If it doesn't upset you too much, I'd like to ask you to reflect on and share what bothers you as a customer. It can be in your professional lives (e.g. working with vendor technical support) or in your personal ones (e.g. standing in line at the checkout counter of a grocery store, or having work done on your house).
This practice (thinking about annoyances) has become something of a running conversation and joke with my brother-in-law Vincent. Whenever we're at our favorite restaurant, and I see something that bothers me, I tell Vincent about it. His response is always, "Go ahead and write them a letter." He then adds, "But you know of course, to have any impact, it'll have to be in Chinese."
Sharing your complaints does two things: first, it's therapeutic. In fact, several months of writing down my complaints about poor service led me one day to ask myself, "Why don't I develop a consulting and training practice on customer service?" And that's exactly what I did. You may or may not do the same thing, but you almost certainly will feel better.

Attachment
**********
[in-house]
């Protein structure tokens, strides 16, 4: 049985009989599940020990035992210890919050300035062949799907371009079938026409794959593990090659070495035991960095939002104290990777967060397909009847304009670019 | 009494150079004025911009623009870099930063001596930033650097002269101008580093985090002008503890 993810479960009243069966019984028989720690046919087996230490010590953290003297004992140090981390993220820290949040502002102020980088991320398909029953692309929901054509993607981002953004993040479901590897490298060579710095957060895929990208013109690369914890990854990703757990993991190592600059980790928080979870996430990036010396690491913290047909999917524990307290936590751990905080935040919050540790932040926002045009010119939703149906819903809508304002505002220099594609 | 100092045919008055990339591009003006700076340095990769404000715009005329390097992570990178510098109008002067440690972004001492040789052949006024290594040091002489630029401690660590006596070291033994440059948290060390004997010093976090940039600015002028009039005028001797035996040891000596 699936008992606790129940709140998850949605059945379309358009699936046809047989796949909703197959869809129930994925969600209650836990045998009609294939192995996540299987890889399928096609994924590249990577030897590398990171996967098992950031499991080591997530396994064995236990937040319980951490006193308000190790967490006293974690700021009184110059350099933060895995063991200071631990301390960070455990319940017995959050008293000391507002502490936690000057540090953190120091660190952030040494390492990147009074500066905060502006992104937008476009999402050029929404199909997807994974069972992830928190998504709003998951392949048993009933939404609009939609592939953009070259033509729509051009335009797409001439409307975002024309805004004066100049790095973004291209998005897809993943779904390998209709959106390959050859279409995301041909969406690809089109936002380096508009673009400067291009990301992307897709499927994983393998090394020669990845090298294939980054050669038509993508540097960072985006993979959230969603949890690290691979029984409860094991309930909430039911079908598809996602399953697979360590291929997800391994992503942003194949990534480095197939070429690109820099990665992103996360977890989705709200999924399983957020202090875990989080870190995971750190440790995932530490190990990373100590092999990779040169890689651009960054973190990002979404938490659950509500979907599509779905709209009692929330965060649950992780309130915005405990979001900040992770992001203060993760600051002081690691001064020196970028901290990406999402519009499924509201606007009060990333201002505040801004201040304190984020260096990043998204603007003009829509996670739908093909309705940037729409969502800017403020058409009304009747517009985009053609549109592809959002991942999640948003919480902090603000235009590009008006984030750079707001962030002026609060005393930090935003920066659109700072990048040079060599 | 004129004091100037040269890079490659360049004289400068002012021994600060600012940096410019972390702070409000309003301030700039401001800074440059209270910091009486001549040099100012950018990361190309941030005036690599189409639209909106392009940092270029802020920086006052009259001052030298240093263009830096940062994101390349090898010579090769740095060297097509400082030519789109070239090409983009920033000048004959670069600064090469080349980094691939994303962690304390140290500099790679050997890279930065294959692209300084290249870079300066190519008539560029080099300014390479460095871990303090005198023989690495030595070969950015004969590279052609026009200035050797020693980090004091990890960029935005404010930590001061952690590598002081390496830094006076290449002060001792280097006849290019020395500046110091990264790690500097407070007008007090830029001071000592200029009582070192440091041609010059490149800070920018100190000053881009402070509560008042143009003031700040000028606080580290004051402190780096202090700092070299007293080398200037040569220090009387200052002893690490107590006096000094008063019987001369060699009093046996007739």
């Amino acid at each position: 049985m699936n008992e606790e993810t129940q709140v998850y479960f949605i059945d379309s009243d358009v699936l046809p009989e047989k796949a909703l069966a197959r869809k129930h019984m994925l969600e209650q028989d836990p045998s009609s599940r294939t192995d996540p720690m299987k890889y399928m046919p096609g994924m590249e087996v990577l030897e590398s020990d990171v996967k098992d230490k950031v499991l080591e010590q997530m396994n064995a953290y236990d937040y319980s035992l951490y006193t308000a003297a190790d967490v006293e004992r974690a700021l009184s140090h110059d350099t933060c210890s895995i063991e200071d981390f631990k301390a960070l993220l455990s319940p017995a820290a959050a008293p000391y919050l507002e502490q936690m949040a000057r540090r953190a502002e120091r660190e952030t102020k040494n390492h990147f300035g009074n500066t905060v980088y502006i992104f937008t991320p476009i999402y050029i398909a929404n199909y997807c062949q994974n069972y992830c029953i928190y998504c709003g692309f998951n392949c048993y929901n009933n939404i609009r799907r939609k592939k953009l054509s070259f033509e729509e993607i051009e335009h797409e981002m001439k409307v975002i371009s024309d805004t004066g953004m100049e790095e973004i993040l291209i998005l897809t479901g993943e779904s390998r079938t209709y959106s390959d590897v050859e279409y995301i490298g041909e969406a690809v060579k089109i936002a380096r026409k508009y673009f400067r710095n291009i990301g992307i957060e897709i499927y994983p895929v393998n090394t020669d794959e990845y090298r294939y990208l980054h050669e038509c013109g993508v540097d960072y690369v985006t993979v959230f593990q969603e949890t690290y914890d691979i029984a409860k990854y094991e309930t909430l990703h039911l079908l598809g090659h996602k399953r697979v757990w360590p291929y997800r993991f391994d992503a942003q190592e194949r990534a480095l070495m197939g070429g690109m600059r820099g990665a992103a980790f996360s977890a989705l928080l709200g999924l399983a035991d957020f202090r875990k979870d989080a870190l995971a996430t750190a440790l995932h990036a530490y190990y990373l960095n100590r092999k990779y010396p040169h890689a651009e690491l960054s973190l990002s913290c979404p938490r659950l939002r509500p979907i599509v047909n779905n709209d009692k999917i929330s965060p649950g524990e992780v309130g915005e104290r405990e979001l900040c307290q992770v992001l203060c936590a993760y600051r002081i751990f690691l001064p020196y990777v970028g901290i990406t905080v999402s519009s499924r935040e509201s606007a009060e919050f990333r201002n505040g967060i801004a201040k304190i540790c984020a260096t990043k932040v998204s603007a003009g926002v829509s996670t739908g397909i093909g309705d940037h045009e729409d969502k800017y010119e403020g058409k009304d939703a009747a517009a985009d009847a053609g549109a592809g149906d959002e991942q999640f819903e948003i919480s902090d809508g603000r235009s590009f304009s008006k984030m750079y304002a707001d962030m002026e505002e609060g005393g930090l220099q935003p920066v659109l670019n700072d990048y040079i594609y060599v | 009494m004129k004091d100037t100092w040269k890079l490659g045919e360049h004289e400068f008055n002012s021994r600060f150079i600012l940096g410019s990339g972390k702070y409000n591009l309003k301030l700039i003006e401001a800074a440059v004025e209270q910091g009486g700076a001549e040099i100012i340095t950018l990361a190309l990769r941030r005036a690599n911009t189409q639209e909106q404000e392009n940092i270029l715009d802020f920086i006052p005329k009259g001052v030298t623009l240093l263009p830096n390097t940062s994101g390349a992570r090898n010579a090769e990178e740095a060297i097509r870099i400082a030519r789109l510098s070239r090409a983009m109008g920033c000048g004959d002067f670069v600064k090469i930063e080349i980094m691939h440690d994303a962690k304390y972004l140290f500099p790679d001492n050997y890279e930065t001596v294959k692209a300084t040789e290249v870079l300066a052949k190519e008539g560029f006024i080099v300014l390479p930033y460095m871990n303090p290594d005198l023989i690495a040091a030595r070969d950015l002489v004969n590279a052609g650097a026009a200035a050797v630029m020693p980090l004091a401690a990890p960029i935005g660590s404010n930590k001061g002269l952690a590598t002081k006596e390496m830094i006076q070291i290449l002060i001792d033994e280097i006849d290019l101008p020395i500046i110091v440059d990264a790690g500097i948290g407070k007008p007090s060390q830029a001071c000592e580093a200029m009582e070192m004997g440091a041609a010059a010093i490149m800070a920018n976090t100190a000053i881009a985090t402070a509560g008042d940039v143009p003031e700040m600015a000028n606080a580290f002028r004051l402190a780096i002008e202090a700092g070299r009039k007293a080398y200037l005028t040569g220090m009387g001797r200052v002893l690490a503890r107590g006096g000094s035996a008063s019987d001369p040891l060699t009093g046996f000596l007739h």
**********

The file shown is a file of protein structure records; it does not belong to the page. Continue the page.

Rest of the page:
Second, and more importantly, it can give you insight into dealing with your own customers and callers. If something upsets you, chances are it would upset them as well. As the old saying goes, "Forewarned is forearmed." Or, if you prefer, "Those who do not remember the past are doomed to repeat it." Once you're aware of these annoyances, I'm hoping you'll avoid, even unintentionally, subjecting your customers to them.
I only ask that in addition to sharing your annoyances, you share two other things: WHY you were annoyed, and also what you would have done differently. That analysis will help other readers.
Calvin Sun is an attorney who writes about technology and legal issues for TechRepublic.